Bestseller Stat Shot
The top of our Hardcover Fiction bestseller list has pretty much been a revolving door this year. In the 18 weeks of 2014 so far, 12 books have been in the #1 spot. And while all of the chart toppers had strong first weeks, the only one with substantial staying power has been Sue Monk Kidd’s The Invention of Wings, which ruled the list for five weeks. Here’s a rundown of this year’s bestselling fiction titles, along with their print unit sales figures for their first and second weeks on the list.
From the Newsletters
Max Brooks, author of World War Z and, more recently, the graphic novel The Harlem Hellfighters (both from Crown), shares some writing tips.
Inside the big social media blitz leading up to the publication of Kiera Cass’s The One (HarperTeen).
Is Marvel abandoning the midlist?
It’s almost grilling season, and no matter whether you’re a grizzled grill veteran or a Weber newbie, there’s a book (or 10) for you. We round them up.
After a short stint away, Kiera Cass’s The One was, once again, the most-read review on publishersweekly.com.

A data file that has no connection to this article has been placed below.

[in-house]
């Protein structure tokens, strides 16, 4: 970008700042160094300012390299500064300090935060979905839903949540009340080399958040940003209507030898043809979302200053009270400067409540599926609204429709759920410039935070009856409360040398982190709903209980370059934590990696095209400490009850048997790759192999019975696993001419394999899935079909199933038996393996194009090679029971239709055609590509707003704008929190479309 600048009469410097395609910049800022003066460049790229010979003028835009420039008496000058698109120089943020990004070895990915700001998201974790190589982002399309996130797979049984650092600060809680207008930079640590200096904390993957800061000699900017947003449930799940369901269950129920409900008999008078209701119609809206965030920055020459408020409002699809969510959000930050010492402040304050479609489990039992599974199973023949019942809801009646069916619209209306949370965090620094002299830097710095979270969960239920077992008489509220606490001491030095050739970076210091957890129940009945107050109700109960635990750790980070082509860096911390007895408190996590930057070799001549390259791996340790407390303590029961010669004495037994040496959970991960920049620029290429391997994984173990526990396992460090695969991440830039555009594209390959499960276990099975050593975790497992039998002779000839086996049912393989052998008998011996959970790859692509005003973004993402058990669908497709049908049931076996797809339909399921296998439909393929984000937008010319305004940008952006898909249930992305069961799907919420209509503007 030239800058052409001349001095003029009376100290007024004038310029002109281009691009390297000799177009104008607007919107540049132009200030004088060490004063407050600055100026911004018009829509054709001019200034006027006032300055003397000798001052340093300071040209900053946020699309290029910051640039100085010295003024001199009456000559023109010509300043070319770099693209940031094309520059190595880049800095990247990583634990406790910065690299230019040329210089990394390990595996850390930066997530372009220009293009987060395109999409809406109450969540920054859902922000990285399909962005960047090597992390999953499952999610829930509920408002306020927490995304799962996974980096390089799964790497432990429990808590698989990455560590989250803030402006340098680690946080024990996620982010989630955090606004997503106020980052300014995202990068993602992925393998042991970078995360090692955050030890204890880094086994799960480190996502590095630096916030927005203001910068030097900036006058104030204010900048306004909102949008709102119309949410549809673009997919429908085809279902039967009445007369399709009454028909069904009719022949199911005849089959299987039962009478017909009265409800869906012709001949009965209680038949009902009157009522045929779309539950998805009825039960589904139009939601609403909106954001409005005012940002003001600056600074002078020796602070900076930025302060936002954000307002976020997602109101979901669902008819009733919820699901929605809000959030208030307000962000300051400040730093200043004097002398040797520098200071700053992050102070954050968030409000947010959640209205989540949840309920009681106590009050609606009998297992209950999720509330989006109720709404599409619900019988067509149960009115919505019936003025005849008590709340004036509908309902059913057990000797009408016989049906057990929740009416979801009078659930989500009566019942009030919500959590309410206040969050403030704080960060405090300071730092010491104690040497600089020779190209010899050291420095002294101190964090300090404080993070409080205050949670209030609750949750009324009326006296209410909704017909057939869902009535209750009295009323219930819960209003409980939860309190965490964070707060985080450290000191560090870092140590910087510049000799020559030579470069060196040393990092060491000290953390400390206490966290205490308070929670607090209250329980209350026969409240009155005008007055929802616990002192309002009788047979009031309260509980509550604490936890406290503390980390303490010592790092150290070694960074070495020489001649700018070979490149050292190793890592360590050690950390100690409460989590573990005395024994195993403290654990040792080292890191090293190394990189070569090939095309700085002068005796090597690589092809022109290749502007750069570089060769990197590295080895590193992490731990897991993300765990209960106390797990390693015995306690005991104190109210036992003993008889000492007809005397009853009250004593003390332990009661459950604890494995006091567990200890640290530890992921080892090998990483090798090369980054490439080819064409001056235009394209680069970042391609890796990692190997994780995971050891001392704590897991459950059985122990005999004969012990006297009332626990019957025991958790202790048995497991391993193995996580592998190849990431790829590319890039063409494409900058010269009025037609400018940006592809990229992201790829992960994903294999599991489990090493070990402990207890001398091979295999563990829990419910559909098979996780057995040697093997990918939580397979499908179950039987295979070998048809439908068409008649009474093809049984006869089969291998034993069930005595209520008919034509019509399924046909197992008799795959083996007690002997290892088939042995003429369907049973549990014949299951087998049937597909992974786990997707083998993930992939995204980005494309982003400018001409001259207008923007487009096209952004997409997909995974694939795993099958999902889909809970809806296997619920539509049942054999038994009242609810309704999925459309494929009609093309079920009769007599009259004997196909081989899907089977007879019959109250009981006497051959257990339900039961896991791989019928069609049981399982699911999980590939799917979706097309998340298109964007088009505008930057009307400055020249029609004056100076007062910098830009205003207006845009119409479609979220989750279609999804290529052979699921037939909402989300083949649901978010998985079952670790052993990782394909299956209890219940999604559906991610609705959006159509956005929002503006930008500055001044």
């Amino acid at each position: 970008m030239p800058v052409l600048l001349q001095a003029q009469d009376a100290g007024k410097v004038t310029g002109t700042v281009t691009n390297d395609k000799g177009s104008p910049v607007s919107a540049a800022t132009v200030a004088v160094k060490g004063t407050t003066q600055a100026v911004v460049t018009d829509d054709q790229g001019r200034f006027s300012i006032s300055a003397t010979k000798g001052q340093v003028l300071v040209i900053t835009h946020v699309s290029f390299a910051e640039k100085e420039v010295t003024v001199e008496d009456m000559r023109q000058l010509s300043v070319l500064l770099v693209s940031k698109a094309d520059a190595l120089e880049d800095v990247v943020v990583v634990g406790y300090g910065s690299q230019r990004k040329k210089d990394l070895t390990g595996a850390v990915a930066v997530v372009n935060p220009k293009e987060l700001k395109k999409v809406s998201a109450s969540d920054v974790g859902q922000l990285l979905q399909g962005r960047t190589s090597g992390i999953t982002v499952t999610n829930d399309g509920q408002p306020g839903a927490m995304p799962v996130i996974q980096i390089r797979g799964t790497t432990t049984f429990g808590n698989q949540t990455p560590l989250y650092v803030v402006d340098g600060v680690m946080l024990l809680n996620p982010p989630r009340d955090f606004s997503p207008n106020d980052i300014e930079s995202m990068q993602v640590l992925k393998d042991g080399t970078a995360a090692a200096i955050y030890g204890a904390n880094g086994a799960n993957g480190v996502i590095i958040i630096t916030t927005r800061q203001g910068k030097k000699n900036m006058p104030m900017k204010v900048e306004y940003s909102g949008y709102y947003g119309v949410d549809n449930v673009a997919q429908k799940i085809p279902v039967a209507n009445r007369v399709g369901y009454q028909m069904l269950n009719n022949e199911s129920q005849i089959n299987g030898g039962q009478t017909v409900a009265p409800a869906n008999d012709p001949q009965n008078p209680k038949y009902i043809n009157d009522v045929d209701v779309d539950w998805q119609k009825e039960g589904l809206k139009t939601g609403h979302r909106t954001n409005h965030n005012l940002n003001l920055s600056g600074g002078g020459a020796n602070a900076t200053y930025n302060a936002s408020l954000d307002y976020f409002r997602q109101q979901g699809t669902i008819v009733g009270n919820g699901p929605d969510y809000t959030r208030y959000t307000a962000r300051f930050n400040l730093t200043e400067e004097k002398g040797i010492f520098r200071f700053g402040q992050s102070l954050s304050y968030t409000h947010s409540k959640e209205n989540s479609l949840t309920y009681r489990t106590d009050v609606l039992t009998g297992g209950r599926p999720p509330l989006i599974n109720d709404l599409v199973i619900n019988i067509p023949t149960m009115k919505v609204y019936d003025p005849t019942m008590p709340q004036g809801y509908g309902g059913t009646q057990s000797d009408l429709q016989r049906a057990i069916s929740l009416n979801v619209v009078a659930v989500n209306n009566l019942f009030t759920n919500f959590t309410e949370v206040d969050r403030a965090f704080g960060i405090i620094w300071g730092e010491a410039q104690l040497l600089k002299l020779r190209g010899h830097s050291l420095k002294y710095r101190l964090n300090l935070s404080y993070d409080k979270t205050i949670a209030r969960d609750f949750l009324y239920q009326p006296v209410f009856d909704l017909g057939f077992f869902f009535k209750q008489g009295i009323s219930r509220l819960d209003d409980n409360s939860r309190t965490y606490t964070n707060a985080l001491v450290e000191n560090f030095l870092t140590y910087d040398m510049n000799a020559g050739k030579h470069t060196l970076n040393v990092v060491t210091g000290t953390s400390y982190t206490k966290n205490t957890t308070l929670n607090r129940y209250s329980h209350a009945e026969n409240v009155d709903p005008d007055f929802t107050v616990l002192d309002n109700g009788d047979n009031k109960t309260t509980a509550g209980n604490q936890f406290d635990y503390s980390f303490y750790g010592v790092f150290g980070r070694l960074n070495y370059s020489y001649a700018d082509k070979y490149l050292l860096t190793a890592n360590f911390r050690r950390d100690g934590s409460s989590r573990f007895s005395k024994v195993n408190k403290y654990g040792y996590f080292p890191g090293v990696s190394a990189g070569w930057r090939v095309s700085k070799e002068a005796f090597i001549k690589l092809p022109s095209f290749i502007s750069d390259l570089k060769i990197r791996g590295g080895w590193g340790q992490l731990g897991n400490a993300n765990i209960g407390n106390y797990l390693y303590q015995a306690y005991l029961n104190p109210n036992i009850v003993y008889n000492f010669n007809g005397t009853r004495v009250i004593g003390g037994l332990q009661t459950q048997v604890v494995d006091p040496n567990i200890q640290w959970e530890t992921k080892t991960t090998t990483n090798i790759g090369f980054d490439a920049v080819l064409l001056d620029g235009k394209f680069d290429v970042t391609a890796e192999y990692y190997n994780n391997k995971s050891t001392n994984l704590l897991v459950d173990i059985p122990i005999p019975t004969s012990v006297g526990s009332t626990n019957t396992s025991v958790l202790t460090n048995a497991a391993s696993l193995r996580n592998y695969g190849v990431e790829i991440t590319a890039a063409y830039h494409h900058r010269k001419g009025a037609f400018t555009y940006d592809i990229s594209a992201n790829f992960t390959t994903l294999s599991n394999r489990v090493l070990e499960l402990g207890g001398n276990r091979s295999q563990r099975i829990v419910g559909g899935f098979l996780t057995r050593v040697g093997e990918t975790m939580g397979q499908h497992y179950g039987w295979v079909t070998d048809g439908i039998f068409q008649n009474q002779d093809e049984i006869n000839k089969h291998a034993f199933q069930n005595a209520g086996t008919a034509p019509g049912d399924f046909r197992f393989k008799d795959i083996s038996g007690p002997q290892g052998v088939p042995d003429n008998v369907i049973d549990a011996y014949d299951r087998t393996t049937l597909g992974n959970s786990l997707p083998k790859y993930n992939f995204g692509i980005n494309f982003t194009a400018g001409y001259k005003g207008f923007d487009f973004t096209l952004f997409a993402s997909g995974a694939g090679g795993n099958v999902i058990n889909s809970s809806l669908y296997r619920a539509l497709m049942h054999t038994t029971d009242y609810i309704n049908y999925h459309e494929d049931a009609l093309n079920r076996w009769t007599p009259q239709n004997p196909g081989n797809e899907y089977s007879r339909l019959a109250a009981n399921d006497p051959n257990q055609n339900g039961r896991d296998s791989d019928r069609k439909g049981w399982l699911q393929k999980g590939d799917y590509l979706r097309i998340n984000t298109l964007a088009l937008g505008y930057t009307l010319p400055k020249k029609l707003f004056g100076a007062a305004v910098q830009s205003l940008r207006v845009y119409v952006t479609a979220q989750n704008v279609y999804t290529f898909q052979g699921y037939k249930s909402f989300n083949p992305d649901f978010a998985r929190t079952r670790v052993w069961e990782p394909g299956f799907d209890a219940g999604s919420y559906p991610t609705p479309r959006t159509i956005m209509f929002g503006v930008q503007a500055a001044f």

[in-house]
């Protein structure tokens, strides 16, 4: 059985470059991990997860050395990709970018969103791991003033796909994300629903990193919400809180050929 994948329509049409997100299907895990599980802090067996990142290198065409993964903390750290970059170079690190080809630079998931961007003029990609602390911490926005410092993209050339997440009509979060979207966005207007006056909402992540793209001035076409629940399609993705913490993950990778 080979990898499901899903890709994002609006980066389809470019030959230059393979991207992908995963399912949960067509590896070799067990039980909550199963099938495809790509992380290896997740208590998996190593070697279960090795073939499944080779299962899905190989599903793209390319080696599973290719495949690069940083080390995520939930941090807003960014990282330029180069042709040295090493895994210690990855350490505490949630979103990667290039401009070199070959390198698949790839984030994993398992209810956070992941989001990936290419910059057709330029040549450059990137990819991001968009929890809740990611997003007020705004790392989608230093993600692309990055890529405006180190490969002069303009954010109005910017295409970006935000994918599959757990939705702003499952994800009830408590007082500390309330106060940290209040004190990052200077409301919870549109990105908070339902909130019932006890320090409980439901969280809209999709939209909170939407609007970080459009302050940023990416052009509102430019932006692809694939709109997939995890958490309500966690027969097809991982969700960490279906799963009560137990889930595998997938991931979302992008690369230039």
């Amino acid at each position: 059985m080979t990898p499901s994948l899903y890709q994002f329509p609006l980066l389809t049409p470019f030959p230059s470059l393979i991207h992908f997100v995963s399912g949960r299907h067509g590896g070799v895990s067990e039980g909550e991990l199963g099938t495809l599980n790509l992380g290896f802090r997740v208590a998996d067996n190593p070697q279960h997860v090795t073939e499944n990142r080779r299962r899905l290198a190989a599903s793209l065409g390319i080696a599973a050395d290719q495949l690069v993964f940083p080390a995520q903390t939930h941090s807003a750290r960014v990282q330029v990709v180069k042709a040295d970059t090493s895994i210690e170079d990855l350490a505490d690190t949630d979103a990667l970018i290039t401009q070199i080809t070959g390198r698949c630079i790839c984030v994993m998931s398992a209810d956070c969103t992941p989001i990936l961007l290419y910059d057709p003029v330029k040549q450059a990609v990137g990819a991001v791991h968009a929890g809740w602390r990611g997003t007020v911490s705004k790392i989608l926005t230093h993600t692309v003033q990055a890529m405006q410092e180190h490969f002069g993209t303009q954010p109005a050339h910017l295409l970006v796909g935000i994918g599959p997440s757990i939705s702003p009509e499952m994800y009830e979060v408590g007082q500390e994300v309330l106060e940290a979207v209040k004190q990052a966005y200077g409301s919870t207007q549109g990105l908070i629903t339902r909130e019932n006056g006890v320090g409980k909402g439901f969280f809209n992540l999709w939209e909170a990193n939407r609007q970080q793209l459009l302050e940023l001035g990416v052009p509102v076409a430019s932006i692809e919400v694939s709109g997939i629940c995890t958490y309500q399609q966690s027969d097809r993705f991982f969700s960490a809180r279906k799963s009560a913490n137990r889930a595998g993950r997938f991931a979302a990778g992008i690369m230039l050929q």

If you haven’t been to PW’s Tumblr in the past week, you’ve missed Junot Diaz’s writing class syllabus, a guide to the secret libraries of New York, and much more book-related merriment.
A children’s bookseller on the upsides and downsides of running a small business.
Charlie Higson discusses The Fallen (Disney-Hyperion), the latest book in his Enemy series, and the delicate art of trying to trying to scare teens.
PW senior writer Andrew Albanese weighs in on what the Harlequin acquisition means for HarperCollins. Plus a conversation about what’s going on in the reference market, the death of which, to paraphrase Mark Twain, may be greatly exaggerated.
PW comics reviews editor Heidi MacDonald hits the Toronto Comic Arts Festival.
New Yorker cartoon editor Bob Mankoff talks about his illustrated memoir, How About Never—Is Never Good for You? (Holt). Plus, mystery reviews editor Peter Cannon recaps the Edgar Awards.